ACS welcomes stronger voice for businesses in new victims of crime code
The Association of Convenience Stores has welcomed new proposals from the Ministry of Justice on the Code of Practice for victims of crime which sets out new support for businesses.
In response to the original Victims Code consultation, “Getting it Right for Victim and Witnesses”, ACS called for the use of Victim Personal Statements to be extended to all businesses, not just small businesses. ACS also called for the creation of a new tool specifically for businesses to report the impact of crime on them and their staff.
The new Code outlines a range of new proposals, including extra support for victims of the most serious crimes, those who are persistently targeted and the most vulnerable victims. It also offers specialist help to young victims and, for the first time, gives businesses the opportunity to tell the court how a crime has impacted them.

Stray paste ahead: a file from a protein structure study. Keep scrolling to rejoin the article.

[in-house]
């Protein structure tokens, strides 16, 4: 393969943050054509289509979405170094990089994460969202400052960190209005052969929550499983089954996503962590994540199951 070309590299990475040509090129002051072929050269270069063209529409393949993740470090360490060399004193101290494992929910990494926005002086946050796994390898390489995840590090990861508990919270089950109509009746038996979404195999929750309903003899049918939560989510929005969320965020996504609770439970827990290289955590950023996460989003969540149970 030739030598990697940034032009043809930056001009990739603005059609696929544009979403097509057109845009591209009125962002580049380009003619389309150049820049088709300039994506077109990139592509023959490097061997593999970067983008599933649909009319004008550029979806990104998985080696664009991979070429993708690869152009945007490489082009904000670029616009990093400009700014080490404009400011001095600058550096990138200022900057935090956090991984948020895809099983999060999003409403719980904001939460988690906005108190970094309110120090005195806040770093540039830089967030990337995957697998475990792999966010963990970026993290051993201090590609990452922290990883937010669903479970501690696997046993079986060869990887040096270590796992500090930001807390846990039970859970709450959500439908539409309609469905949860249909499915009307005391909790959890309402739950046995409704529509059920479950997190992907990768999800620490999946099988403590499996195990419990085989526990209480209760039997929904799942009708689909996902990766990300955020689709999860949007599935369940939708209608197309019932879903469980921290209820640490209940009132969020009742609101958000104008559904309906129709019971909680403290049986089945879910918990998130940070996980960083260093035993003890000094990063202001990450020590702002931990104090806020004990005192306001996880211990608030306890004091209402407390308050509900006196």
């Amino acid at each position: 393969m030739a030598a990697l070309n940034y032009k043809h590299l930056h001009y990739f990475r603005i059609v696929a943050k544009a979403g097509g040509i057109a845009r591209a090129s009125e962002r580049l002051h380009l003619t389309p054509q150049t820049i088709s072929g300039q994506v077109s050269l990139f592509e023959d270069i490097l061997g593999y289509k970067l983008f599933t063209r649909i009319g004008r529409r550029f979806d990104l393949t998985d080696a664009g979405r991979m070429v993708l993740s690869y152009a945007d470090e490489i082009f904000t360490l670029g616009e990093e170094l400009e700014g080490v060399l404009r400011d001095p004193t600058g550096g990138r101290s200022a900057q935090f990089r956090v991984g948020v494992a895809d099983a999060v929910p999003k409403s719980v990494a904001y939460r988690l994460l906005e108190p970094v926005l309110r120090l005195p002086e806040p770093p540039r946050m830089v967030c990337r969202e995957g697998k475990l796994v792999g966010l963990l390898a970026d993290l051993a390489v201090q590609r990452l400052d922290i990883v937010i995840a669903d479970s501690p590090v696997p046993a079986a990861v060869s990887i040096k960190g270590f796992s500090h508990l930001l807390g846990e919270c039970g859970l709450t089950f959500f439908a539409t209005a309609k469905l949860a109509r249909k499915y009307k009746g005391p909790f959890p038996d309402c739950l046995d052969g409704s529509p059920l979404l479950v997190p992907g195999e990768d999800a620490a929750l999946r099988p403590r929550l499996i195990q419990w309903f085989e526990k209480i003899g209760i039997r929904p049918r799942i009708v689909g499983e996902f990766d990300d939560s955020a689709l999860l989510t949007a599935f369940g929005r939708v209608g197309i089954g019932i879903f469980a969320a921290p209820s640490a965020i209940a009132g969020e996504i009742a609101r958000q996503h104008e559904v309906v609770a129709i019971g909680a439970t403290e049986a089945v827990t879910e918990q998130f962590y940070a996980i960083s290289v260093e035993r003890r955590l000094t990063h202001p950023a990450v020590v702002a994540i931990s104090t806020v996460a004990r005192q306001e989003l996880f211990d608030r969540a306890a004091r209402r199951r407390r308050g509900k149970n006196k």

ACS chief executive James Lowman said: "The impact of crime on convenience stores and their staff cannot be underestimated. In 2012, burglaries and robberies cost retailers in excess of £20 million and caused untold emotional harm to employees. We are pleased that the Ministry of Justice has listened to our concerns and amended the Victims Code to better reflect the concerns of businesses.
"The proposed business impact statement will allow retailers to reflect the long term impact on their businesses financially, operationally and emotionally for their staff."
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